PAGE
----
A tough job market and majors shifts in where the jobs are has been sending adults back to campus, some for the first time.
In 2008, the year the financial markets and the economy started to tumble, college enrollments for students over 25 were up 18 percent from the year 2000, according to the National Center for Education Statistics. A significant portion of this group is over 35.
The NCES predicts that number will grow another 16 percent by 2017. At community, local and online colleges that cater to alternative students, the 25-plus crowd can fill the majority of desks (real and virtual).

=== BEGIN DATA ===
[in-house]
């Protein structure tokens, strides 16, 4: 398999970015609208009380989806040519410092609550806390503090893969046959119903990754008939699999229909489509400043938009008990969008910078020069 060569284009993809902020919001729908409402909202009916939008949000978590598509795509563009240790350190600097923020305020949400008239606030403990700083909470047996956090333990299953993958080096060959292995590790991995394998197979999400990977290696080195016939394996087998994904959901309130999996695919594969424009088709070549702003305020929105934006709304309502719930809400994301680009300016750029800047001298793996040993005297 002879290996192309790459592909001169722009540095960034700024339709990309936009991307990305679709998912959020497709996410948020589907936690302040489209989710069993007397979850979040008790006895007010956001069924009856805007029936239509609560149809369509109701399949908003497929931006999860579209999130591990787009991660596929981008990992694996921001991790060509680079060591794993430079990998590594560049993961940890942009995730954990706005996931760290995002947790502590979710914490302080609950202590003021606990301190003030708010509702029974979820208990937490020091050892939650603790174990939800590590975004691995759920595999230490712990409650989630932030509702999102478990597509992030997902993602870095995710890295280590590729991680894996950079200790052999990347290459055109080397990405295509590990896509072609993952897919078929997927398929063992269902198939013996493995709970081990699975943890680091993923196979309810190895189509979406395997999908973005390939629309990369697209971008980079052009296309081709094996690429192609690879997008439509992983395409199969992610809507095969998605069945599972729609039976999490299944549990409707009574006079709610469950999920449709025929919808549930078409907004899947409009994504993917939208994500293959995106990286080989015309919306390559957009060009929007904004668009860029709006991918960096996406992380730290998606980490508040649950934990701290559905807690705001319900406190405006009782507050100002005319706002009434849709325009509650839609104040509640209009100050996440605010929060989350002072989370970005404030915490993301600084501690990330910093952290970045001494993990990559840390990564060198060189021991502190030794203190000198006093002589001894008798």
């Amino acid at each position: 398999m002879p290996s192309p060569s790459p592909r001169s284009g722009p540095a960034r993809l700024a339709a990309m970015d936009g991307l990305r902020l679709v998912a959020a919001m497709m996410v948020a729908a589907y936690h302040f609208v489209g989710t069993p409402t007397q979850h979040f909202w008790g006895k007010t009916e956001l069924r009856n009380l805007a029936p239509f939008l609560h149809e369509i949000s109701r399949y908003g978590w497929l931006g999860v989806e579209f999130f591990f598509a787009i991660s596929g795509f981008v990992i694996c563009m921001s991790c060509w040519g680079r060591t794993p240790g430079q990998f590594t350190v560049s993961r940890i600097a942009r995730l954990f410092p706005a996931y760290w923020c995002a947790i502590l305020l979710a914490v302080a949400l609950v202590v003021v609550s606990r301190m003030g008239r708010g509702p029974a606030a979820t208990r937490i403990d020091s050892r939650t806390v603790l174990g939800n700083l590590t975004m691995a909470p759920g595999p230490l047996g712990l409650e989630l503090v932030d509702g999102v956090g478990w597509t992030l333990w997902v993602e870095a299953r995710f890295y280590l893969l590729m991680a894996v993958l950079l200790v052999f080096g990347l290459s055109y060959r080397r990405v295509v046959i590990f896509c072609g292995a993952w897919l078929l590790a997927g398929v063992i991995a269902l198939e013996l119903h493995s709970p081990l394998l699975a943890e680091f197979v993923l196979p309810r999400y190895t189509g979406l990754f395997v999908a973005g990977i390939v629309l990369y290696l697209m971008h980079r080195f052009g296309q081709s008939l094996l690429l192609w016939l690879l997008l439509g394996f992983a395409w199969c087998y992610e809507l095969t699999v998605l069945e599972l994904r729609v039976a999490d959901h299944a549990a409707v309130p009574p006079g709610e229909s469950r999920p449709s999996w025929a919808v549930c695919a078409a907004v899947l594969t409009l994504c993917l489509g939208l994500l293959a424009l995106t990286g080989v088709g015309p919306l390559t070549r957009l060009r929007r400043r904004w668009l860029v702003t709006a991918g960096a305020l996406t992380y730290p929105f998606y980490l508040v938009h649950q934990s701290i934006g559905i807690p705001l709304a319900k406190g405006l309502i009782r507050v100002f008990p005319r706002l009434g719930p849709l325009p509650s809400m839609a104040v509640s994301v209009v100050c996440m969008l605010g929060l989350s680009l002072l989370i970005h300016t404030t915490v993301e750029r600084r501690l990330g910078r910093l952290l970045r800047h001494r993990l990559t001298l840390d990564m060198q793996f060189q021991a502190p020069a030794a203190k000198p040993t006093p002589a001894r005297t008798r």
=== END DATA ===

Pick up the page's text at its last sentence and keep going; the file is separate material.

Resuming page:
Adult students have more complex financial lives than their traditional counterparts. They are more likely to have credit scores and ongoing debt, maybe even old student loans. The might have higher costs of living, especially if they’re married or own a home. They are less likely to have parents to help with the bills or co-sign loans, and they could have their own kids in college or headed that way.
But there is more financial aid available to this group than many imagine, including many of the need-based sources available to traditional students, financial experts say. Here are five ways to trim the out-of-pocket costs of going back to school.
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